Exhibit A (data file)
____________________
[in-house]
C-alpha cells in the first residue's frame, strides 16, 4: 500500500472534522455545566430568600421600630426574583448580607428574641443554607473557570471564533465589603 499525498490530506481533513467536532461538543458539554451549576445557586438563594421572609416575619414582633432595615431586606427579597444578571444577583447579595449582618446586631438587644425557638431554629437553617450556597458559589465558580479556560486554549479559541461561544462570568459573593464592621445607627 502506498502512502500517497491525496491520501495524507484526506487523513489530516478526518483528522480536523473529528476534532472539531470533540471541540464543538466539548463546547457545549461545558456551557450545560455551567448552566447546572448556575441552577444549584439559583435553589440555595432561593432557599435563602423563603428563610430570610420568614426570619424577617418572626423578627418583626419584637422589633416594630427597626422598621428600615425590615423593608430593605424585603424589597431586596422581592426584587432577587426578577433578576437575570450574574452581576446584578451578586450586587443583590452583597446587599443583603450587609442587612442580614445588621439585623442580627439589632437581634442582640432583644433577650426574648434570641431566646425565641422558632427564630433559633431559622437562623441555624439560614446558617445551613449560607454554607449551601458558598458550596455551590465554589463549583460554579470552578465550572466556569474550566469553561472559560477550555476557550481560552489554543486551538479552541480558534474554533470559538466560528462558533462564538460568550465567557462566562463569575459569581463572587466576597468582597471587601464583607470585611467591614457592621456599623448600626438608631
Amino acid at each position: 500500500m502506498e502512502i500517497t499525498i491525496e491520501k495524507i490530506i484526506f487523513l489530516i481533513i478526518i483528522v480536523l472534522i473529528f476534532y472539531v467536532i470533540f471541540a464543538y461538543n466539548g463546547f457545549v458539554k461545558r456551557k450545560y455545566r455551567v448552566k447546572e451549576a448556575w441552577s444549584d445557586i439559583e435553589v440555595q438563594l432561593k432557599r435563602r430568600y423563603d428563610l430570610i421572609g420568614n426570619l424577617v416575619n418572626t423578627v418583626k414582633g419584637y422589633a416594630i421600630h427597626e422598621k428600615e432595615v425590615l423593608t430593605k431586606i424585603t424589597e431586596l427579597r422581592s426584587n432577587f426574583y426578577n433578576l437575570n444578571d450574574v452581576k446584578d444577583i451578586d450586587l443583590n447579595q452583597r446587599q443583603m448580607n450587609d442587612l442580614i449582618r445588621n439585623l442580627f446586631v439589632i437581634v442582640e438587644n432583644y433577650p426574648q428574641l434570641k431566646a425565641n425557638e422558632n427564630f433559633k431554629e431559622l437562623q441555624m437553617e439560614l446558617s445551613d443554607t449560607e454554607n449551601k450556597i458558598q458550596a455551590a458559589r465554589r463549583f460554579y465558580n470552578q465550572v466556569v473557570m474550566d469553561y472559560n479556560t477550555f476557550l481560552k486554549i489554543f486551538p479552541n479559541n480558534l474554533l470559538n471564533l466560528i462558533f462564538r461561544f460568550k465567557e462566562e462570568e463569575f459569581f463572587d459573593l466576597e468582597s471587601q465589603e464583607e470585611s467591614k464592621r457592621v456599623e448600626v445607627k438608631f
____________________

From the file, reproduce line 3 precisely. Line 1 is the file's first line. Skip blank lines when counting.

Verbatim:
Amino acid at each position: 500500500m502506498e502512502i500517497t499525498i491525496e491520501k495524507i490530506i484526506f487523513l489530516i481533513i478526518i483528522v480536523l472534522i473529528f476534532y472539531v467536532i470533540f471541540a464543538y461538543n466539548g463546547f457545549v458539554k461545558r456551557k450545560y455545566r455551567v448552566k447546572e451549576a448556575w441552577s444549584d445557586i439559583e435553589v440555595q438563594l432561593k432557599r435563602r430568600y423563603d428563610l430570610i421572609g420568614n426570619l424577617v416575619n418572626t423578627v418583626k414582633g419584637y422589633a416594630i421600630h427597626e422598621k428600615e432595615v425590615l423593608t430593605k431586606i424585603t424589597e431586596l427579597r422581592s426584587n432577587f426574583y426578577n433578576l437575570n444578571d450574574v452581576k446584578d444577583i451578586d450586587l443583590n447579595q452583597r446587599q443583603m448580607n450587609d442587612l442580614i449582618r445588621n439585623l442580627f446586631v439589632i437581634v442582640e438587644n432583644y433577650p426574648q428574641l434570641k431566646a425565641n425557638e422558632n427564630f433559633k431554629e431559622l437562623q441555624m437553617e439560614l446558617s445551613d443554607t449560607e454554607n449551601k450556597i458558598q458550596a455551590a458559589r465554589r463549583f460554579y465558580n470552578q465550572v466556569v473557570m474550566d469553561y472559560n479556560t477550555f476557550l481560552k486554549i489554543f486551538p479552541n479559541n480558534l474554533l470559538n471564533l466560528i462558533f462564538r461561544f460568550k465567557e462566562e462570568e463569575f459569581f463572587d459573593l466576597e468582597s471587601q465589603e464583607e470585611s467591614k464592621r457592621v456599623e448600626v445607627k438608631f